3 Reasons to Choose Mediation Over Going to Court

By Sam Ventola,

mediation

“Life is very short and there’s no time for fussing and fighting, my friend.”

John Lennon and Paul McCartney

Mediation is defined as “intervention in a dispute in order to resolve it.”  By using the mediation process to resolve business disputes, it can benefit you in several ways.

Time

As a business owner, you understand that time is money.  If you go to court, it requires you to spend time away from working with clients.  In addition, the legal process can take up to a year to be resolved.  By utilizing mediation prior to filing suit, your dispute can be resolved in significantly less time and money.

Money

Another downside to going to court are costs involved in filing a lawsuit.  Costs such as filing fees, court costs and service of process fees add up, especially for a small business owner.  Another cost that a business owner may incur are attorney’s fees.  By choosing mediation, a business owner can resolve a dispute with a smaller investment. These costs usually wind up being more than the amount you are seeking in your lawsuit thus generating not only an impact to your wallet but also to your overall health.

Stress

Conflict can be extremely stressful.  For a business owner, building relationships is important to building a business.  When communication breaks down in a business relationship, it creates stress along with the increase of time and loss of money.  By going to court to resolve a dispute, there is usually one winner and one loser.  By choosing mediation, a business owner can reach a resolution that potentially benefits both parties.

How we are different

There are hundreds of mediators, but almost all of them will tell you they can’t give legal advice.  This means you still have to pay your own lawyer, as does the other side, and both of your lawyers will be telling you that the time for mediation will not come until much later during the court case – after most of the money is gone.  Sam Ventola is an experienced litigator with 30 years’ experience, and explains the law to both parties and tell them how it applies to their dispute.

If you would like more information regarding our mediation experience, please contact our office at (303) 864-9797 or email Sam directly at sam@samventola.com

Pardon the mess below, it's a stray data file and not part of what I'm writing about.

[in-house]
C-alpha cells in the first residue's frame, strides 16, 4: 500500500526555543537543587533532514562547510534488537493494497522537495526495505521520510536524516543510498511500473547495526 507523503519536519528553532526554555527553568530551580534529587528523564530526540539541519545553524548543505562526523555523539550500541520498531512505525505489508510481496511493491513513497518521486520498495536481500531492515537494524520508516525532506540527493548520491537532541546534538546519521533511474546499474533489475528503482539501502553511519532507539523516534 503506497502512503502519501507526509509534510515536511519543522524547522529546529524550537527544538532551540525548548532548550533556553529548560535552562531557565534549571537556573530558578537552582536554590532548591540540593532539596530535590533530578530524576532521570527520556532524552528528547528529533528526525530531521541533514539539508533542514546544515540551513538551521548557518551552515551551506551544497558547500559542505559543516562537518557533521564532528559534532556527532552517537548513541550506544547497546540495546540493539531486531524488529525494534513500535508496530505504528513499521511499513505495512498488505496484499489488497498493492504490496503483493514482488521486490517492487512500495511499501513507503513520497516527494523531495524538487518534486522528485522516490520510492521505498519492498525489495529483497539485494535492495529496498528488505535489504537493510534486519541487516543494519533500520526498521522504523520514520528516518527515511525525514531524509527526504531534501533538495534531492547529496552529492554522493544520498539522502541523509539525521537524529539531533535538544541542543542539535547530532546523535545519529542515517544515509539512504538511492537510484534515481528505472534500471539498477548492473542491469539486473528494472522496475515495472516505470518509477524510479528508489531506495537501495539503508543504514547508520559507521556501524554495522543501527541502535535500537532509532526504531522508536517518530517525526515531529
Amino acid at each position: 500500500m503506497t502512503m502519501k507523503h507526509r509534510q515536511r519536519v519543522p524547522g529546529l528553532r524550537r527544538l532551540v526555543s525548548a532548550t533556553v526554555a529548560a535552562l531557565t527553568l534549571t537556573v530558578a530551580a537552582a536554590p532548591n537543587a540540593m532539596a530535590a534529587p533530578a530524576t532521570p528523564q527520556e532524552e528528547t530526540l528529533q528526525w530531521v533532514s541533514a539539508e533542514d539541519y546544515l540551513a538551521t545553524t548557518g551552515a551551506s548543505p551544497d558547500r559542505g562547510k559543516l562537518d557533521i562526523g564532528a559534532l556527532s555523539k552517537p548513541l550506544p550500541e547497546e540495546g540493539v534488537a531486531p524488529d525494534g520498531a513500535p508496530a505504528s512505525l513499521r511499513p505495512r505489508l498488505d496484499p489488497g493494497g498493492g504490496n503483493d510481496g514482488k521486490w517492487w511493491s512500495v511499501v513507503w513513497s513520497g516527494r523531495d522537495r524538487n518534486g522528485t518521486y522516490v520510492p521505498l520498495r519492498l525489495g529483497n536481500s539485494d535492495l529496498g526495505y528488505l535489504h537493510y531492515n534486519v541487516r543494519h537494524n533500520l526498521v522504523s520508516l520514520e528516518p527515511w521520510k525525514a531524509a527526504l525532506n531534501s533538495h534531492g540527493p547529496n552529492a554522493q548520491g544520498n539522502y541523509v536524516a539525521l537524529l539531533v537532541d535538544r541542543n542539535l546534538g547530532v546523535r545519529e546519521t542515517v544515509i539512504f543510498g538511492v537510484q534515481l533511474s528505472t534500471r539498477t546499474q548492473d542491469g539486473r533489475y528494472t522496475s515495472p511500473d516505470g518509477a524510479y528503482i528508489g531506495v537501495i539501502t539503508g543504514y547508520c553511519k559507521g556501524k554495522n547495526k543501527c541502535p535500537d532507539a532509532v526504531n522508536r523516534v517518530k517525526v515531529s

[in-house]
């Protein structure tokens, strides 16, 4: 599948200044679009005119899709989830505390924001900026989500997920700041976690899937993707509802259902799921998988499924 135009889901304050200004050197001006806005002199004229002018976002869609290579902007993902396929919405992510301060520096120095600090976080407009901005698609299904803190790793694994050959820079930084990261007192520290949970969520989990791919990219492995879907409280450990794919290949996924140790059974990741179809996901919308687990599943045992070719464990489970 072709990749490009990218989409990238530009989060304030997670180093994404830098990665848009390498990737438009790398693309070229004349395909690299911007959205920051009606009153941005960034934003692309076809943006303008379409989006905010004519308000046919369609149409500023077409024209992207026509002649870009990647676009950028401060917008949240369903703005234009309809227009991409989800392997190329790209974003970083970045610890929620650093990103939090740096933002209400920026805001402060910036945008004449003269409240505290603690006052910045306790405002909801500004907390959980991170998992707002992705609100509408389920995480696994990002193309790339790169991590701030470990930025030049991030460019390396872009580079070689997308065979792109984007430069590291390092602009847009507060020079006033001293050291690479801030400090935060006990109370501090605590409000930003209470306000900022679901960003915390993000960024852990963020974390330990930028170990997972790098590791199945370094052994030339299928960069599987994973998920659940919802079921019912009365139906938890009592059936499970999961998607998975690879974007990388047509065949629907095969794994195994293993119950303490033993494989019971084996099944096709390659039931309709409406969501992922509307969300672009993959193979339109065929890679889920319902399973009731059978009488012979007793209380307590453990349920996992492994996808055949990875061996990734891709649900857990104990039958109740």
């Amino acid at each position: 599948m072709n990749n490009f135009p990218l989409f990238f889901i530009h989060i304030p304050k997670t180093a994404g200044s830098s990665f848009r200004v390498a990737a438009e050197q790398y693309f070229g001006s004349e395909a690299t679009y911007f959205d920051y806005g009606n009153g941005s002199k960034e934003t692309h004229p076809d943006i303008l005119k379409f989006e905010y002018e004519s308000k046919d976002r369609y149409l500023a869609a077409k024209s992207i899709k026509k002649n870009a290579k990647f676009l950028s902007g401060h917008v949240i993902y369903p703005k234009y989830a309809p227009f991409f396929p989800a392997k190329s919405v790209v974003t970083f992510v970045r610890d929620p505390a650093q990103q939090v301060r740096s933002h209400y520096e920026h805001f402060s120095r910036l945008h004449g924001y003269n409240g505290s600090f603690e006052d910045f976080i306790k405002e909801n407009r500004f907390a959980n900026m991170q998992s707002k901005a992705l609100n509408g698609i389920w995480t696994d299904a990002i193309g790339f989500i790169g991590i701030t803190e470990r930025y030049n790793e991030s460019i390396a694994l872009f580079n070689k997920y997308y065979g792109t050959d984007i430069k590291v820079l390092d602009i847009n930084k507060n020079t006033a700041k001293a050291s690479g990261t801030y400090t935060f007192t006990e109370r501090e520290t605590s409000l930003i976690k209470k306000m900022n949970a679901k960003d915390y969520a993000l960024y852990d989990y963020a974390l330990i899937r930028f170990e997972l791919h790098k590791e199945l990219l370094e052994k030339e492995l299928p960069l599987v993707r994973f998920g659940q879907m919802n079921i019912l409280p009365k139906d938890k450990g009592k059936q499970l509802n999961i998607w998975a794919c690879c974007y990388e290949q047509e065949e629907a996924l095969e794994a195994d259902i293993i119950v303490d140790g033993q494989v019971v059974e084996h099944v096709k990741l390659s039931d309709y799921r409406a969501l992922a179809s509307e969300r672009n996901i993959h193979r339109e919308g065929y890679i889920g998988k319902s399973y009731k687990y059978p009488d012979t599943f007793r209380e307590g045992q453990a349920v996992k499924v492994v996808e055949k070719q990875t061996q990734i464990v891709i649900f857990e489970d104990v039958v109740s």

smv-bio-small-for-blog

Sam Ventola has a wide variety of experience in litigation, legal education, and mediation. He has been an attorney on both sides in business litigation, employment disputes, probate litigation, and personal injury cases. In addition to being an attorney, he has been a mediator, hearing officer, labor relations professor, and lecturer on litigation, employment and First Amendment issues. He has also achieved the rating of AV Preeminent® by Martindale Hubbell.

 

 

The Problems with Litigation, Arbitration, and Mediation – Part II Arbitration

By Sam Ventola,

CrossroadsIn our last article, we examined the drawbacks to utilizing the conventional method – litigation – to resolve disputes. The cost, in both time and money, makes litigation an incredibly unattractive proposition.

Many people believe that the problems with litigation can be eliminated by resolving disputes through arbitration. Unfortunately, this is usually not the case. Surprisingly, arbitration can be every bit as costly as litigation, if not more so, and can drag on just as long.

When a dispute is submitted to arbitration, the case will be handled according to whatever rules or decisions the arbitrators make. Although you may think your dispute will be resolved quickly and cheaply, in fact, arbitrators often will employ the same rules and procedures used in court cases. Depositions, written discovery requests, motions, hearings – these all exist in arbitration in much the same way they do in litigation.

The important difference is that when you are in court, the taxpayer is paying most of the expense of the judge and the court staff. In arbitration, YOU are paying for the judge! Or judges – arbitrations often involve three arbitrators.

Arbitration fees are substantial.   Filing a case with the American Arbitration Association (“AAA”), for example, requires thousands of dollars in arbitrations fees just to start. This amount goes up by the amount claimed – no matter how unrealistic the claim. If one party has dreamed up damages of a few million dollars, the arbitration administrative fees will be well over $10,000.

And these administrative fees are just the start, as they do not count fees that you have to pay the arbitrators themselves!   You can also be paying hundreds of dollars per hour for each arbitrator. This includes not only time in the arbitration, but also “review time” and preparation time.

As expensive as conventional litigation is, at least the judge there has an interest in the case being resolved quickly. As you can see from the fees they collect however, arbitrators have the opposite interest – they have an interest in having the case drawn out, so they can collect more arbitration fees.   Now you have your lawyers and your judges interested increasing your cost of litigation. Arbitrators typically are much less inclined to resolve a case by dismissal or an order of summary judgment. A recent study by Inside Counsel found that arbitrated cases cost just as much as similar litigated cases, and as we have seen, they can cost much more.